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VR Tourism and the Pandemic

Rushali is a Tourism and Hospitality Management graduate. Takes interest in criminal psychology.

Tourism is a booming industry with vast opportunities alongside the plethora of technology available at the moment for use across industries. The ICT usage in the industry is immense ranging from online bookings, social media to interactive hospitality tech, Artificial Intelligence and Virtual Reality.

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VR has been used as a marketing tool in the tourism sector and proposal of travel options like augmented reality booths or 360-degree videos to promote destinations as mentioned earlier. Although the results are positive for the travel industry, VR can be seen as a major profitable business in the industry if put to use effectively. But that would depend on the progress of the industry and the strategies that help them get through to every section of travellers. Although further advancements and progress in VR tech could, however, improve the experience thus leading to becoming an alternative to travel, as of now, at this stage of understanding, this stands open to interpretations.

Ever since early 2020, the world has been fighting the COVID-19 pandemic and as a result, almost 90% of the world is placed under strict travel restrictions in response to the virus. This indeed has affected the tourism and hospitality industry drastically. Meanwhile, VR travel apps are seeing a sixty per cent increase in downloads since January. However, it is an acceptable truth that VR cannot include everything comprising of a tourism experience. Moreover, lack of flexibility and availability of content that suits the customers personal liking may also be a hurdle. As much as travellers want to disagree with the idea of VR replacing traditional travel, it could be subject to debate.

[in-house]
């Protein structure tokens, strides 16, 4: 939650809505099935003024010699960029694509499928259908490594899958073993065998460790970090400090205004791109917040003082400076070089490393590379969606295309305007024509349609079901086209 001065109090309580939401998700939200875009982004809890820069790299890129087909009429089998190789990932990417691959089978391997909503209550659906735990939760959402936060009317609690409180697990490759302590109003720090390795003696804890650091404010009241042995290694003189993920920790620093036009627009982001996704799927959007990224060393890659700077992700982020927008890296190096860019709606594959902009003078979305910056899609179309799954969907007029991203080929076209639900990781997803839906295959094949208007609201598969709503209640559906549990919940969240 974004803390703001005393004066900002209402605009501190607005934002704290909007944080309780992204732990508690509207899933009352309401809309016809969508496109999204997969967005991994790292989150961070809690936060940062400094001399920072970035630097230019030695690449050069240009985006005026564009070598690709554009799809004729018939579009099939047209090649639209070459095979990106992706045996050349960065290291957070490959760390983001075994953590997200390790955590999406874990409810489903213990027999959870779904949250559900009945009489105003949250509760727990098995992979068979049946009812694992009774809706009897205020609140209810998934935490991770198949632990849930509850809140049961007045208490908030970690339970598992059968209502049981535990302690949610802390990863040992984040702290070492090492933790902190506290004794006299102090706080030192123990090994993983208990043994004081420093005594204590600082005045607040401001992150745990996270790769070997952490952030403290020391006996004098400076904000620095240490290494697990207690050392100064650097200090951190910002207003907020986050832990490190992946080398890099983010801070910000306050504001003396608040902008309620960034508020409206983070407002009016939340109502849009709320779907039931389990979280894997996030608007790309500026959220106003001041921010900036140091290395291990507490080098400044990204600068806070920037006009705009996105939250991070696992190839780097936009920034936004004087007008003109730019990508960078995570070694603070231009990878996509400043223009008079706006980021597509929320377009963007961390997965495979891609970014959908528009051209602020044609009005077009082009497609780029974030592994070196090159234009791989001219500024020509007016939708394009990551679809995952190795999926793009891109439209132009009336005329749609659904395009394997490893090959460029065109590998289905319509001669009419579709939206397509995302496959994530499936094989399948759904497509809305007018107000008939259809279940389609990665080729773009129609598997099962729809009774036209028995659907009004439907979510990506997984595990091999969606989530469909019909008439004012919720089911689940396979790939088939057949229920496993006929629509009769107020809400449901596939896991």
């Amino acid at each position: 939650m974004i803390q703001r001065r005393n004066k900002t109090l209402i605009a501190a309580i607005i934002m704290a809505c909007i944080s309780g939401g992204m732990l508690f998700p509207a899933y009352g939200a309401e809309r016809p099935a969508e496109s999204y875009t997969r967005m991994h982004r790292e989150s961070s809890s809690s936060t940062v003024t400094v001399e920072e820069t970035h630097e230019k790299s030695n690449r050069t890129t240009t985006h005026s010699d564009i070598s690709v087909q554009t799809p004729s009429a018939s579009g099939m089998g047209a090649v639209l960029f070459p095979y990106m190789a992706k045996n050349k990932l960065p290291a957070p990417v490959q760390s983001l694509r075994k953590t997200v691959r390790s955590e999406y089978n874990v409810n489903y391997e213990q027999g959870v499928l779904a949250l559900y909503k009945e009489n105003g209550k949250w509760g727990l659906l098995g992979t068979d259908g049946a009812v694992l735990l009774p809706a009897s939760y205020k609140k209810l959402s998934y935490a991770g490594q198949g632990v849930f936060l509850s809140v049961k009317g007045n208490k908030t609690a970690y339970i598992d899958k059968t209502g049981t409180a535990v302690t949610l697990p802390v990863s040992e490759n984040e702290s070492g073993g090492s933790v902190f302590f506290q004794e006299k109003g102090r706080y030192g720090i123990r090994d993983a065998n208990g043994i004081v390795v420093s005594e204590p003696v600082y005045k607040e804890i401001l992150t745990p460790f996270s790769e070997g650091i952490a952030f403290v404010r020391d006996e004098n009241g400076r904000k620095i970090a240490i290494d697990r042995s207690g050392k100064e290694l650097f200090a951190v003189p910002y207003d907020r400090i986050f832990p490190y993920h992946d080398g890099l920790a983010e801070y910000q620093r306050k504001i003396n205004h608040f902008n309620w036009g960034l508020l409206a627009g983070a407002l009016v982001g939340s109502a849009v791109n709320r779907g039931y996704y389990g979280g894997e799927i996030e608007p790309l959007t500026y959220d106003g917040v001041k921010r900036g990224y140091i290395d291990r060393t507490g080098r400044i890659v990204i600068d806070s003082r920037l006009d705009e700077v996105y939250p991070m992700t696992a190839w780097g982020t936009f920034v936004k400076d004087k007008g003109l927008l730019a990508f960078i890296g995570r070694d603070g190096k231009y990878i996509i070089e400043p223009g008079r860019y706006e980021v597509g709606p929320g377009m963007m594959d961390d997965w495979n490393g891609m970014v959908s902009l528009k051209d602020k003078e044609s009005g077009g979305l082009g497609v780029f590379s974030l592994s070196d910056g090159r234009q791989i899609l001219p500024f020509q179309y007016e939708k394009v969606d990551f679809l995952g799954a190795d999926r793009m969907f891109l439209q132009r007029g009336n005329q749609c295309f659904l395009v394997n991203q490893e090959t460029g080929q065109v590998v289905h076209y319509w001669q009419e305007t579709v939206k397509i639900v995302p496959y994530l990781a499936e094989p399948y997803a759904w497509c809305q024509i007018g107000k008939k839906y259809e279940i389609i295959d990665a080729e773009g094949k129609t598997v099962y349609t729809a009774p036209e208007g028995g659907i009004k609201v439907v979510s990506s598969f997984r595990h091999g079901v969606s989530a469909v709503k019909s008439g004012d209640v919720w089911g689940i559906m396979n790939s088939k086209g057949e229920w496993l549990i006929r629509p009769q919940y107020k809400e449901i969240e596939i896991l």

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Under certain circumstances, as the current global situation, VR travel could be a profitable alternative to the traditional tourism industry while the economy lies in shambles. Travel restrictions could give rise to drastic economic consequences, especially on countries that are dependent on the tourism sector for their GDP (Gross Domestic Product). Moreover, tourism is said to be recovering at slower rates than other industries. This raises the question of what should be done in the meanwhile to recover the losses or at least keep the industry from completely shutting down.

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Virtual Reality could be the answer to the same. Slowly, yet gradually, Virtual Reality could be of use to introduce new destinations, provide grasping experiences to potential travellers during this time. In other words, VR could be used to market and promote lesser-known destinations which could potentially be popular destinations of choice for travellers after the pandemic. Eco-friendly travellers could look at a more environmentally friendly way of travel through VR, which could reduce or control excess pollution, littering or Overtourism at a destination and avoid destroying its natural attractions.

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